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Rosacea 101

 
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Furthermore there are the acne-like bumps (papules and pustules) on the face.

What are its symptoms?

Very often, people who have rosacea describe how they're inclined to flush and blush easily. Temporary redness normally occurs whenever a blood vessel dilates (widens); it then contains a greater volume of blood, which produces the redness. When a person develops persistent redness, the condition usually doesn't go away on its own. For adults in the prime years of their careers, the appearance and psychological effects of rosacea can pose problems.

Additional rosacea-related signs and symptoms involving the eyes and nose may occur such as:

Ocular rosacea

The eyes may:

* Feel irritated and gritty as if there is something in their eyes
* Tend to look bloodshot
* Become overly sensitive to light

If you have these symptoms, you should consult your doctor or an ophthalmologist to establish the correct diagnosis and to get appropriate therapy.

Rhinophyma

Rhinophyma is quite uncommon. It consists of knobby bumps that tend, over time, to get larger and swollen. It occurs when oil glands enlarge and a bulbous, red nose develops. This condition usually occurs in men over 40. Rhinophyma is rarely seen in women. It can be successfully treated with surgery and special lasers. Rhinophyma gave one famous rosacea patient, W. C. Fields, his bulbous nose.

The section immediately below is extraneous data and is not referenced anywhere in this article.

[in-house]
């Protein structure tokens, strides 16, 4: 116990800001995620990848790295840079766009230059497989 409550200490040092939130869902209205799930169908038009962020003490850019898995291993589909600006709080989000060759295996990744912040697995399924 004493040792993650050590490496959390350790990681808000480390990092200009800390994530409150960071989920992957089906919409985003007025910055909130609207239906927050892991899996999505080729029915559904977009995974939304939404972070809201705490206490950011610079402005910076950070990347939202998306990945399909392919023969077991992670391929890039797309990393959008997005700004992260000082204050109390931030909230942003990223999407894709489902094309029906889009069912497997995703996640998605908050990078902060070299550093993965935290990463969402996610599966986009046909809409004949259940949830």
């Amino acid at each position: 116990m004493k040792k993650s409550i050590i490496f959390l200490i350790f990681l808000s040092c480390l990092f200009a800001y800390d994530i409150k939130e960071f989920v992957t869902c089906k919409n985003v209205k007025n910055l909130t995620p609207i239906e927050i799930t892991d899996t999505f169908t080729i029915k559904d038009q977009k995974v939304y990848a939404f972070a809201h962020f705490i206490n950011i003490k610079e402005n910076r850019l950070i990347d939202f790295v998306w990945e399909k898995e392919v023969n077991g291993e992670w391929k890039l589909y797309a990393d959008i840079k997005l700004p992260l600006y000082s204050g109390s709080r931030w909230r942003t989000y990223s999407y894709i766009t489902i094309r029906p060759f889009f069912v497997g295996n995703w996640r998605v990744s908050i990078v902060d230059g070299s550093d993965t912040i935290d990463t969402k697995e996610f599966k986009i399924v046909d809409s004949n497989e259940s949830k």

How does rosacea differ from acne?

Unless acne is also present, particularly adult-onset acne, rosacea is different from acne in the following ways:

* It usually makes its debut well after the acne-prone years
* Lacks the blackheads and whiteheads seen in acne
* The pimples of rosacea are generally small don't fluctuate with a woman's menstrual cycle as they do with acne
* Fortunately, rosacea tends to heal without forming the types of scars that can result from severe acne
* Telangiectasias, the tiny, visible blood vessels, often are present on the skin

What are possible triggers?

Factors that can cause flare-ups include: prolonged sun exposure, emotional stress, topical steroid medications and various skin care products.

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We value and respect our HERWriters' experiences, but everyone is different. Many of our writers are speaking from personal experience, and what's worked for them may not work for you. Their articles are not a substitute for medical advice, although we hope you can gain knowledge from their insight.

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